General election race for education chief starts
MYRTLE BEACH, S.C. (AP) — The general election campaign for South Carolina superintendent of education is underway with the three candidates agreeing Sunday improvements are needed but exchanging gibes and disagreeing over who can get the job done.
"One of my colleagues up here has been the director of School Administrators Association for nine years and I'm not seeing school improvement in those nine years," American Party candidate Ed Murray told about 300 people attending a forum held by the South Carolina School Boards Association.
Sitting next to him was Republican Molly Spearman of Saluda, the former director of the school administrators group who emerged from an eight-way June primary to win the GOP nomination.
"Party matters" in public education said Democrat Tom Thompson, a former dean of graduate studies at South Carolina State University who bested three other Democrats in the primary.
"You can have the state superintendent of education say one thing but the party behind that person has to be consistent with what the state superintendent says," he added, in a comment directed at Republicans, some of whom favor taxpayer vouchers for private school students.
Spearman, meanwhile, said the way to improve education is for people to work together.
"The job and our efforts are too important for us to squabble and not get along," she said. "I have worked hard over my career never to burn bridges."
The American Party was founded by former Superintendent of Education Jim Rex as a way of getting things done without the ideological barriers of being Republican or Democrat, said Murray, the athletic director and an assistant principal at Orangeburg-Wilkinson High School.
The candidates discussed a number of issues:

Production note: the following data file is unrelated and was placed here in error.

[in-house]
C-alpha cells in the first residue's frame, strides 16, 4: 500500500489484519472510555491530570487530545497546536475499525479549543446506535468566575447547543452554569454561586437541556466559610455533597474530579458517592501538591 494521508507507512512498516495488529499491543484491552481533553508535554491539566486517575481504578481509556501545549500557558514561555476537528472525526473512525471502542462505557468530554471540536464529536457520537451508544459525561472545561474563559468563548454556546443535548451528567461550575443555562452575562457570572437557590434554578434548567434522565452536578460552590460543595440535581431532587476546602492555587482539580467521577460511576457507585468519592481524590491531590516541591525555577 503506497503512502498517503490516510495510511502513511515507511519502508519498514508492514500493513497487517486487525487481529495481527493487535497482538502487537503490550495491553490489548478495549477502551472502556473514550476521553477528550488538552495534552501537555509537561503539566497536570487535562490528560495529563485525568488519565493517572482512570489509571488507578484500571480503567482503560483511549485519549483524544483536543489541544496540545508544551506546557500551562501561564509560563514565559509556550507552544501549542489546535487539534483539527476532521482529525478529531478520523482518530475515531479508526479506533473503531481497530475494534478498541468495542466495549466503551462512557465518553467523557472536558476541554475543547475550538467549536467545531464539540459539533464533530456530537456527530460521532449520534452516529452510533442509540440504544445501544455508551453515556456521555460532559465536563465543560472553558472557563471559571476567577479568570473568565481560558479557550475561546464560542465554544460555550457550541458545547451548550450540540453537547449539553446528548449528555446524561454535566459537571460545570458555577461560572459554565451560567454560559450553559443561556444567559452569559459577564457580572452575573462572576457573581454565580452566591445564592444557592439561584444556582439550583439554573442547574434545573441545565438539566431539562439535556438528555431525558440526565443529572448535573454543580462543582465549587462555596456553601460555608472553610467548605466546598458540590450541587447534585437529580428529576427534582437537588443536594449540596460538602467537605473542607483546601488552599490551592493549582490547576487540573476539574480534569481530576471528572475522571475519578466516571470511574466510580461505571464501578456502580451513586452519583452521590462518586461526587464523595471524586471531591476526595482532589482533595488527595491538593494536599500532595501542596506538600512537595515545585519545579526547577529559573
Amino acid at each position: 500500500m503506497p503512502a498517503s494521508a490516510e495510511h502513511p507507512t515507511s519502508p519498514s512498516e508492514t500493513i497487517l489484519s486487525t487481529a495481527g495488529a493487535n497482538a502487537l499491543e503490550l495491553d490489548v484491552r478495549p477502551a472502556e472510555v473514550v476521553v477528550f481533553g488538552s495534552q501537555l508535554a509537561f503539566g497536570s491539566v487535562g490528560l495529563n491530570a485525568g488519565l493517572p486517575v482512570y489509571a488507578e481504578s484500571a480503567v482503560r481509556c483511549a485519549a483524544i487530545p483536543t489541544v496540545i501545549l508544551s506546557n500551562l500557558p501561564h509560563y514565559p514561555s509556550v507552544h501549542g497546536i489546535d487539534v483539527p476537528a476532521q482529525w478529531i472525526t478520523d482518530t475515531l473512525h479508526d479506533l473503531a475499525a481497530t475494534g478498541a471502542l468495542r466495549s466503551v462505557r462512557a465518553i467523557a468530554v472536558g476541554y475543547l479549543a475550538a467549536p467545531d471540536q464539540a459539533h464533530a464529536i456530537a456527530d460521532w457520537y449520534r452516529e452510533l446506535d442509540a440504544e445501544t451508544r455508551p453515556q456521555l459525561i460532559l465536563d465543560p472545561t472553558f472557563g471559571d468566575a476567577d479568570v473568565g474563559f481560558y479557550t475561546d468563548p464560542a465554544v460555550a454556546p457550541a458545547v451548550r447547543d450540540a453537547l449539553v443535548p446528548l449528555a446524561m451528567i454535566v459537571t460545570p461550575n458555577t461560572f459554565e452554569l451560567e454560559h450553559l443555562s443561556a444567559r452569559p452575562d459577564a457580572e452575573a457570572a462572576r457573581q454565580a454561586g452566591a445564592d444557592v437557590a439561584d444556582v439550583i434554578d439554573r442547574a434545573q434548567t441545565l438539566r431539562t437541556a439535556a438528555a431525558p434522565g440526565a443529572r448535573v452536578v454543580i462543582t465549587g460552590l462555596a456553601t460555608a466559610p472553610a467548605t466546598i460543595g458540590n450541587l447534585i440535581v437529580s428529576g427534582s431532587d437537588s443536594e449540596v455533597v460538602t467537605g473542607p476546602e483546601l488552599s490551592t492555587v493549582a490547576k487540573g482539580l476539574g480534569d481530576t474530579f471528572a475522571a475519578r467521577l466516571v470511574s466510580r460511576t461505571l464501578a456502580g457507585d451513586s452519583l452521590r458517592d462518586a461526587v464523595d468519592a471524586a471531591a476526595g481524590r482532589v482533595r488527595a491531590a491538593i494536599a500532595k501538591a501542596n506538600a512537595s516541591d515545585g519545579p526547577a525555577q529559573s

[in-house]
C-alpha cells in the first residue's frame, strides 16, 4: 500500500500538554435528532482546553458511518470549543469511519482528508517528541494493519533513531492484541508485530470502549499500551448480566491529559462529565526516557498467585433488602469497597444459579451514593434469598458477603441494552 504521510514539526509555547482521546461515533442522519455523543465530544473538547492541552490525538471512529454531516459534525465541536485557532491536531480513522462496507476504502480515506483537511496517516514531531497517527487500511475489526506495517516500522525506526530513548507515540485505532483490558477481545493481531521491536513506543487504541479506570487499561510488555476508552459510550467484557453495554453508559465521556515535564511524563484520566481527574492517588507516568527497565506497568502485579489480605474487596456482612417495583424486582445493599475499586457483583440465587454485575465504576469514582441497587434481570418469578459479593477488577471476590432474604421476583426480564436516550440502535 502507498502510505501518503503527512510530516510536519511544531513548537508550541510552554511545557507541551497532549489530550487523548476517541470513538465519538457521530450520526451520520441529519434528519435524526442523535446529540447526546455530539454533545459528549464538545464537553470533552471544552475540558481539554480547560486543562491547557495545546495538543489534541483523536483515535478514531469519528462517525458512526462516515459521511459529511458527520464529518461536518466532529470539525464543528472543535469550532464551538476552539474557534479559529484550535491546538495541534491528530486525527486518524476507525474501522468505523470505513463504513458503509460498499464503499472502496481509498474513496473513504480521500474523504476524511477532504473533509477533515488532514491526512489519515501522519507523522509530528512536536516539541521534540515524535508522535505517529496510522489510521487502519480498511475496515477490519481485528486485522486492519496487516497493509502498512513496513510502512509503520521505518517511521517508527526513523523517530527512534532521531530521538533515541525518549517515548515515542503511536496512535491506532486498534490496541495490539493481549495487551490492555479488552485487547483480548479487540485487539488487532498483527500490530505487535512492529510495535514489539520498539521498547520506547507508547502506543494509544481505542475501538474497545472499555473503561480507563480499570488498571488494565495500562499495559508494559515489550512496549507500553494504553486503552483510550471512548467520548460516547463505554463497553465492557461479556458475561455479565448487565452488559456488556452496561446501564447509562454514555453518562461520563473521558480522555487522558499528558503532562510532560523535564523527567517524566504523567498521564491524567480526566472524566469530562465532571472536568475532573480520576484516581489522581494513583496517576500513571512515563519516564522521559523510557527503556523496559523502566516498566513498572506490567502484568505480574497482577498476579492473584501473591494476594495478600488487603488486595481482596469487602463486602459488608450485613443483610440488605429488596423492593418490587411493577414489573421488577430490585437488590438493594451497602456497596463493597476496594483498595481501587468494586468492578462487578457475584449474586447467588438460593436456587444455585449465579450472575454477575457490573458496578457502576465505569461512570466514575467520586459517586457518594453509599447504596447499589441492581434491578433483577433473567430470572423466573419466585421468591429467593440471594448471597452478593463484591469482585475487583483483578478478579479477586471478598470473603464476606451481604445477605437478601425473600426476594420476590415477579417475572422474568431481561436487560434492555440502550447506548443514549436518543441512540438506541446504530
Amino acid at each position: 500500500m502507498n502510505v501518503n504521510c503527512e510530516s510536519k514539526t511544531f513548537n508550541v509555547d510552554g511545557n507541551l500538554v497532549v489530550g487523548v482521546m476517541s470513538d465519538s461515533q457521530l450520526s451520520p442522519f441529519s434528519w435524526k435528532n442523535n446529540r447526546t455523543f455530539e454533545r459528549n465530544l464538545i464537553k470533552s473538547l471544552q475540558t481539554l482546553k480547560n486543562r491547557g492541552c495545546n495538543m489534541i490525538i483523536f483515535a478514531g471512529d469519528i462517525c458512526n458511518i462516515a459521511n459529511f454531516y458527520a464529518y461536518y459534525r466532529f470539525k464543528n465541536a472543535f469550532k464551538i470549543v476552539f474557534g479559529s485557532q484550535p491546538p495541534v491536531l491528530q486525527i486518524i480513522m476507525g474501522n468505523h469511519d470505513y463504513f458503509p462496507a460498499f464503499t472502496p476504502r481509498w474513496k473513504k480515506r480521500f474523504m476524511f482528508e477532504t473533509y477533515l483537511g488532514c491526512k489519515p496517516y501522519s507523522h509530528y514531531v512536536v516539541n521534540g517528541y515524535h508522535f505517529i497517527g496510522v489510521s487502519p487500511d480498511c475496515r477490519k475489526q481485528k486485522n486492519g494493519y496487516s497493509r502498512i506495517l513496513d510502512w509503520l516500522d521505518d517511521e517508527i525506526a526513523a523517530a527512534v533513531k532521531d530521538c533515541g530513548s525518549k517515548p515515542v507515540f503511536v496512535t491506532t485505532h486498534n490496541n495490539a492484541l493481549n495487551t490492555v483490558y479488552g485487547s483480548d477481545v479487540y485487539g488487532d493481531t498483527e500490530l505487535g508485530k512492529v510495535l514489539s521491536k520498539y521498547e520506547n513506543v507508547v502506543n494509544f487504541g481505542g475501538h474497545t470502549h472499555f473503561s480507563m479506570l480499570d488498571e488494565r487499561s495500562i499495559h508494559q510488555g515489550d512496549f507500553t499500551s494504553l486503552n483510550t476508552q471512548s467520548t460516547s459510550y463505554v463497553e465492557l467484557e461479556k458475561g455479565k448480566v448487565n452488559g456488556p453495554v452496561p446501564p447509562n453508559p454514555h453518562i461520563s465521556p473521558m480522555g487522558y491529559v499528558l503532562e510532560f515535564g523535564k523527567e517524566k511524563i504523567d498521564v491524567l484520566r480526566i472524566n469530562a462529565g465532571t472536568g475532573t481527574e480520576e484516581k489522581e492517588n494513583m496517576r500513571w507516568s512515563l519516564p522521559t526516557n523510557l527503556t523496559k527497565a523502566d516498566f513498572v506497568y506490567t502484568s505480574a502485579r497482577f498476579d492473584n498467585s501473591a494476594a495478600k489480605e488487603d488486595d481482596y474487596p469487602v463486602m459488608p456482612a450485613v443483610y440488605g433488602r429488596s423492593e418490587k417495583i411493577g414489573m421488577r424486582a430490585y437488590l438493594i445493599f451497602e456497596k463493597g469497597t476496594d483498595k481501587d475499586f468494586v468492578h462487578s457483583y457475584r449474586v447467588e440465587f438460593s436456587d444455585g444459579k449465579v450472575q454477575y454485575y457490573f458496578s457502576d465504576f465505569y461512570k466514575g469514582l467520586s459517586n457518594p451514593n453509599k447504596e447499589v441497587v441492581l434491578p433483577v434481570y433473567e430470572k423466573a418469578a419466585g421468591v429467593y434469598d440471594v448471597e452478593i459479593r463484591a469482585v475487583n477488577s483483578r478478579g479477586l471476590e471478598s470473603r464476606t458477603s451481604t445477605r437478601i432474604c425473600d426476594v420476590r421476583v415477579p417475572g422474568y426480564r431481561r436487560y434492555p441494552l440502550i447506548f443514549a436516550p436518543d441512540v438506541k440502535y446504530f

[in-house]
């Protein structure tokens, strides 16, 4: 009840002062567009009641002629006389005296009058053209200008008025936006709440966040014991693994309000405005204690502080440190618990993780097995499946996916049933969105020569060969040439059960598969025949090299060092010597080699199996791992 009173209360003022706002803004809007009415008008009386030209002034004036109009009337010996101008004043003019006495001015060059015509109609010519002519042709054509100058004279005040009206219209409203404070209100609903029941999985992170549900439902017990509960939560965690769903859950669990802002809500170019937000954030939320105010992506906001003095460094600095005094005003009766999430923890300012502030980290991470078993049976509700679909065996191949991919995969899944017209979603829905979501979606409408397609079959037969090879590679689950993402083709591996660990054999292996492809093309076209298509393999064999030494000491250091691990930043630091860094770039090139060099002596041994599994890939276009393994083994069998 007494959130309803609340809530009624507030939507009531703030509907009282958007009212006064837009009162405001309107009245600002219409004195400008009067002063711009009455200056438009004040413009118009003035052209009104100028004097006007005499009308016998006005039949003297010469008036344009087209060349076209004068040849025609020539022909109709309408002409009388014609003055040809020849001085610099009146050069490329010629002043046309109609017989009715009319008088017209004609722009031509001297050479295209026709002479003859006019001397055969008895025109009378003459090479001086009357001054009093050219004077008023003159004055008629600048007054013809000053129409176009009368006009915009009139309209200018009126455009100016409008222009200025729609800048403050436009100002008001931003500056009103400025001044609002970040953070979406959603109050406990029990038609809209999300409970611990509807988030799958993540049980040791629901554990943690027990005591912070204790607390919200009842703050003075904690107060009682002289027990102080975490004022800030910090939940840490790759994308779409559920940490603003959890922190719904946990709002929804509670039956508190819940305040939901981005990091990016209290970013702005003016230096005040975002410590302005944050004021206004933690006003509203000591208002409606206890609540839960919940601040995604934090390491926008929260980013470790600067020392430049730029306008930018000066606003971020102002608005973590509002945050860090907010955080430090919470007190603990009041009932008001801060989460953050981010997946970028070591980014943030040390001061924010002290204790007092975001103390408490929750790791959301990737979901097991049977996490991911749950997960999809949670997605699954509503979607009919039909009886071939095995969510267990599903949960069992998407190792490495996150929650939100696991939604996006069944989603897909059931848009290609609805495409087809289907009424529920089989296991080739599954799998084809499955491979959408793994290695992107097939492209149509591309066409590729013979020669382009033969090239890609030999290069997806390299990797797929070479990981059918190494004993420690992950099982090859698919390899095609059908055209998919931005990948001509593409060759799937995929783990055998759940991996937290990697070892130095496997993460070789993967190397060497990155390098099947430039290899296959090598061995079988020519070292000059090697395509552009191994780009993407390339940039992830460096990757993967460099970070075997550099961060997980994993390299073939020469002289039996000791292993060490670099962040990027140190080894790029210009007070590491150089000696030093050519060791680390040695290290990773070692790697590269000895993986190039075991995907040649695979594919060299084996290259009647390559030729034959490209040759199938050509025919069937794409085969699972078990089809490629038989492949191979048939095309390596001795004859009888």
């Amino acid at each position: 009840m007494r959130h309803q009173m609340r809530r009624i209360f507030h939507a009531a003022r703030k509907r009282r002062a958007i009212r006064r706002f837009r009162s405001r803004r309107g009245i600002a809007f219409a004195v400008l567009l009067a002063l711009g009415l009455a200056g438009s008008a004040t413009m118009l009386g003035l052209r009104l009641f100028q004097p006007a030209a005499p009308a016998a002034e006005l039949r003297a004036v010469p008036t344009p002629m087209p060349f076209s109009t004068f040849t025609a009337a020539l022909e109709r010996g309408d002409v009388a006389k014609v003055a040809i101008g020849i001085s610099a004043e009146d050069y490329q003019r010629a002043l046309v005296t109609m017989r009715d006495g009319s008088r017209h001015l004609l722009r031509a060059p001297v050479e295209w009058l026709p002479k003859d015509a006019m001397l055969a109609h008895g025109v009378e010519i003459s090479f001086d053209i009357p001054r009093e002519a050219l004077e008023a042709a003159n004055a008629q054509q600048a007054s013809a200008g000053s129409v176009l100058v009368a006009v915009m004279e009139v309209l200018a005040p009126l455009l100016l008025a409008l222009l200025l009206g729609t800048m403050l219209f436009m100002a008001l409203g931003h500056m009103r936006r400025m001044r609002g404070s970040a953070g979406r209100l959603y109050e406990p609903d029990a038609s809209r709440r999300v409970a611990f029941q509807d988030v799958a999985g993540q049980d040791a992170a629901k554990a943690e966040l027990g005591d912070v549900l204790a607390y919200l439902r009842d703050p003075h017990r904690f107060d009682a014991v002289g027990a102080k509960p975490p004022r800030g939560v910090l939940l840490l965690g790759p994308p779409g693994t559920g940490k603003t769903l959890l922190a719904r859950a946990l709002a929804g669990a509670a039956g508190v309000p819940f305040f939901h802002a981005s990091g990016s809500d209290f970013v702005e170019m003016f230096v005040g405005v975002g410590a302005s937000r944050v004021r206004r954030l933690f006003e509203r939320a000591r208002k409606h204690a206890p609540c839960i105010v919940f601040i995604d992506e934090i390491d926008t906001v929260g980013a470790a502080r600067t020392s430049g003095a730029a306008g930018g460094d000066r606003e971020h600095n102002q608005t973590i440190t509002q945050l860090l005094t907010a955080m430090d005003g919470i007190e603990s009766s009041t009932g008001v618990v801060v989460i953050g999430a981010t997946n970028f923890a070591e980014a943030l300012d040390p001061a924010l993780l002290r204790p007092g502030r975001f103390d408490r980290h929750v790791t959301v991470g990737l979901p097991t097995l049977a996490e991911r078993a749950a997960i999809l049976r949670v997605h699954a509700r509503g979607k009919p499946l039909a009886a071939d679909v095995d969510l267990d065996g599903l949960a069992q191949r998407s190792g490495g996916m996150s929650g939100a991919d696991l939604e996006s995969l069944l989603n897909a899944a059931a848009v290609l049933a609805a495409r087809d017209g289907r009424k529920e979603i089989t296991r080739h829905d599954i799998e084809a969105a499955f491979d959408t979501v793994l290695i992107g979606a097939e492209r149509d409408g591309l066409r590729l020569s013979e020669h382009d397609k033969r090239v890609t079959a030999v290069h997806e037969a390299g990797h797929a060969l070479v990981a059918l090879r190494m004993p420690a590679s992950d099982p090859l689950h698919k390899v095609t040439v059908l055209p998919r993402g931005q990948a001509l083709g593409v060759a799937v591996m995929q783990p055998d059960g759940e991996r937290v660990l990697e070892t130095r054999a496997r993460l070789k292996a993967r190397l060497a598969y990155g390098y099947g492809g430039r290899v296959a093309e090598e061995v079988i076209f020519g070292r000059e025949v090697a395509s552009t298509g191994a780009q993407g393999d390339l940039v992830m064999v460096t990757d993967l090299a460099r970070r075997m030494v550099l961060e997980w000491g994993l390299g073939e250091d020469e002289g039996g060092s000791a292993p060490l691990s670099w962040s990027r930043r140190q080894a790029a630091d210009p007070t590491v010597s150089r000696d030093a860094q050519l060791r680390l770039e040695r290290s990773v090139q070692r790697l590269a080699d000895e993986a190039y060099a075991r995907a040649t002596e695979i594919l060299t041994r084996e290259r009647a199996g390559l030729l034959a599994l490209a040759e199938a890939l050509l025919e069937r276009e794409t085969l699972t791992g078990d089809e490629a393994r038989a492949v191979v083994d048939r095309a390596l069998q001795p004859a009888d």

Federal Involvement in Education
— Thompson said the federal role should be one of support because "certainly the federal government has an interest in public education." But Murray said "my problem with the federal government right now is they are attaching too many strings to the resources they are giving us." Spearman was blunter. "I think the federal government is overstepping its boundaries and education, as defined in our state Constitution, should be under local control," she said.
— State lawmakers this year agreed to spend an additional $180 million on K-12 education. Thompson said it's a matter of making sure every child in the state has a "high quality education, not a minimally adequate education so first and foremost, that language in the (state) Constitution needs to be changed." Spearman called for a system of uniform tax millage statewide and allowing local school boards to hold referendums on funding programs. "I think our funding system needs to be simplified, clear and transparent," Murray said.
Removing Incompetent Teachers
— Both Spearman and Murray said that there don't need to be changes in the current law. Thompson said sometimes the process can take too long, leaving bad teachers in the classroom.
School District Consolidation
— All three candidates said that consolidation can save money and save precious education resources. But they said the decisions need to me made locally, not just by the state from Columbia.
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